After an image repository has been configured, you can start building your own image. The basis is always its blueprint: The Dockerfile. It is created on the local computer (e.g. a developer notebook) and serves as input for the so-called build process, which generates the final image. The Docker documentation contains extensive introductions to the topic.
In the first step, the base image is selected and defined in the Dockerfile as the base of the own image using the FROM command. The “Name” column shows the path to the images we have stored at Docker Hub.
Afterwards, the image can be designed by arbitrary Dockerfile commands along the own requirements and e.g. additional packages can be installed via RUN command. Especially important is the process that starts the container at runtime and is defined as CMD in the Dockerfile. The /run.sh script of the selected ExaMesh base image can serve as inspiration. To check its content, the instance is first started with one of our base images and then observed via SSH login:
# inside an examesh instance (ssh session in your console) # examesh container are started by running /run.sh # the last /run.sh command starts the openssh server instance0$ cat /run.sh ... exec /usr/sbin/sshd -D -e -f /etc/ssh/sshd_config # listing of container processes shows this openssh server instance0$ ps ax -o command= sshd -D -e -f /etc/ssh/sshd_config ... # this image includes also the nvidia module instance0$ cat /proc/driver/nvidia/version NVRM version: NVIDIA UNIX x86_64 Kernel Module 440.33.01 ... GCC version: gcc version 8.3.0 (Debian 8.3.0-6)
In the following specific example, the examesh/cuda-base:10.2-0.1.0 image available for AI instances in September 2021 is used as the FROM base and the run.sh script shown is defined as a CMD. It starts the desired processes in the container at runtime and thus fills the available endpoints of the instance with life.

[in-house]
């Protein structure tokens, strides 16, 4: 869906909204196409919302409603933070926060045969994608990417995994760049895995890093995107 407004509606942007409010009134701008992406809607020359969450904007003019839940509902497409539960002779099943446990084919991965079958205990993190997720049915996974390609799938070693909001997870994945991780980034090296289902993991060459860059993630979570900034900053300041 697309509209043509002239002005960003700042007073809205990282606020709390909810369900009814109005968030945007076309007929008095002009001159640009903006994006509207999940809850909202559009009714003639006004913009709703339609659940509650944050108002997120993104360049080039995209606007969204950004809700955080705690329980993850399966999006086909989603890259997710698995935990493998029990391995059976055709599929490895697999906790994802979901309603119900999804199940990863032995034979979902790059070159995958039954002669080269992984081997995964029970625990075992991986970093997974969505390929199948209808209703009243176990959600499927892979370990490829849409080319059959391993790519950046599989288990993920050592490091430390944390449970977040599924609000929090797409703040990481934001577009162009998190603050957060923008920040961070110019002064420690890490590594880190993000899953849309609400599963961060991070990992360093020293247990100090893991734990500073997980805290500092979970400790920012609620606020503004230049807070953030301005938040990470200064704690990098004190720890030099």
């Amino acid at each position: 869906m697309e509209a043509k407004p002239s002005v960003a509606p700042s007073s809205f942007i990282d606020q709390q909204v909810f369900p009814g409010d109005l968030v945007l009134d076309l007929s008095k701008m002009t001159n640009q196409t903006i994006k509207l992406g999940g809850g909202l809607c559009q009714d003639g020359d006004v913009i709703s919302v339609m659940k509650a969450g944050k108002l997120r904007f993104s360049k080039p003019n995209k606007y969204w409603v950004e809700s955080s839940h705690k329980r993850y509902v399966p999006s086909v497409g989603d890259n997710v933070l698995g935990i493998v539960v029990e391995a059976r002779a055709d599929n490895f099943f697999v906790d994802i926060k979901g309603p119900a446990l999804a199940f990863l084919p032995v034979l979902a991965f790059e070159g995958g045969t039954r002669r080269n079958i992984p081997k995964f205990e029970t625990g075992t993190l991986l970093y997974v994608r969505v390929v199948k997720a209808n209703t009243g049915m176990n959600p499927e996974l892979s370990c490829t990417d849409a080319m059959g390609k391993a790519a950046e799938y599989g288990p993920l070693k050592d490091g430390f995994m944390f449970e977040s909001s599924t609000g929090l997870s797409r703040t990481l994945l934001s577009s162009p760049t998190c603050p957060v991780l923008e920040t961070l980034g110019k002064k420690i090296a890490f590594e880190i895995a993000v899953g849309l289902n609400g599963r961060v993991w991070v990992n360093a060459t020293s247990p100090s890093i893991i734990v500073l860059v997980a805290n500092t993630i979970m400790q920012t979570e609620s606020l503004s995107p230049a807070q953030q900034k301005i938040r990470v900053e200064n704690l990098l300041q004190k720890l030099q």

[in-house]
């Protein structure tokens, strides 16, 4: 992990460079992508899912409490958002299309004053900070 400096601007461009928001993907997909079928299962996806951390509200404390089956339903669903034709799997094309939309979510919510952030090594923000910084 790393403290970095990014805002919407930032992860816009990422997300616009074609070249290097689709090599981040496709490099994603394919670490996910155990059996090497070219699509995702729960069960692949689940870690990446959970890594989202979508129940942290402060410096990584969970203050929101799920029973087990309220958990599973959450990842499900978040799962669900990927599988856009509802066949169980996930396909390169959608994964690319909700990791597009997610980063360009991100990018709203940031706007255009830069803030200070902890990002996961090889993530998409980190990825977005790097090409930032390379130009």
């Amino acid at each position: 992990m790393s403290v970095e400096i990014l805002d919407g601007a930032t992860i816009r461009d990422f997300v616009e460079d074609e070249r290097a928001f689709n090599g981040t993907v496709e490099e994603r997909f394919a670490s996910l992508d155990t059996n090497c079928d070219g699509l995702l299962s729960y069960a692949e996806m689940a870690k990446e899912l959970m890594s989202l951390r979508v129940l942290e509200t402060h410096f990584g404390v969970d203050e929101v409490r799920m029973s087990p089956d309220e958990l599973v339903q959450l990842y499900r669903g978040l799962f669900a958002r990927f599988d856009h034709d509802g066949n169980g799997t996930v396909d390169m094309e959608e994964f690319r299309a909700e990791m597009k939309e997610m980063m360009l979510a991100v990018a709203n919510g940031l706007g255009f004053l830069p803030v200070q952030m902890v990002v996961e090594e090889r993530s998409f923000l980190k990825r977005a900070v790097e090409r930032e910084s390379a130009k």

# using developer notebook (local console) notebook$ cd ~/my_image_build_folder # this run.sh will be copied to image and start container processes notebook$ cat run.sh #!/bin/bash # an example for a command that starts your container application: # - this must be a process that runs in the background, # e.g. by using shell's "&" builtin # - if you start a webservice (e.g. python flask or jupyter) it must # listen on tcp port 80 and use the http (not https) protocol #python /app/main.py & # start a python app # command that starts the ssh daemon included in the image: # - this is the last command, so it MUST run in the foreground # or container will terminate immediately after startup # - sshd must listen on tcp port 22 (what is the default) exec /usr/sbin/sshd -D -e -f /etc/ssh/sshd_config # man sshd notebook$ cat Dockerfile # examesh image as base that includes cuda and python # (docker build process will download the image from docker-hub) FROM examesh/cuda-base:10.2-0.1.0 # use COPY, RUN etc. to install your data and packages # copy run.sh into image and define it as container entry command COPY run.sh /usr/local/bin/run.sh CMD ["bash", "/usr/local/bin/run.sh"]
After creating Dockerfile and run.sh, the build process can be started. Important for the later required storage in Docker Hub (or another registry) is the naming (tagging) of the image. In this example, the username foo already used in the image repository section is used. The new image is tagged with this prefix during the build call and then uploaded to Docker Hub.
# developer notebook notebook$ cd ~/my_image_build_folder # build image named "cuda" for docker hub user "foo" notebook$ docker build --tag foo/cuda:latest ./ # push image to docker hub notebook$ docker image push foo/cuda:latest
The image is now stored in a (private or public) Docker Hub repository. Assuming the previous registry setup, it can now be used to launch an ExaMesh instance.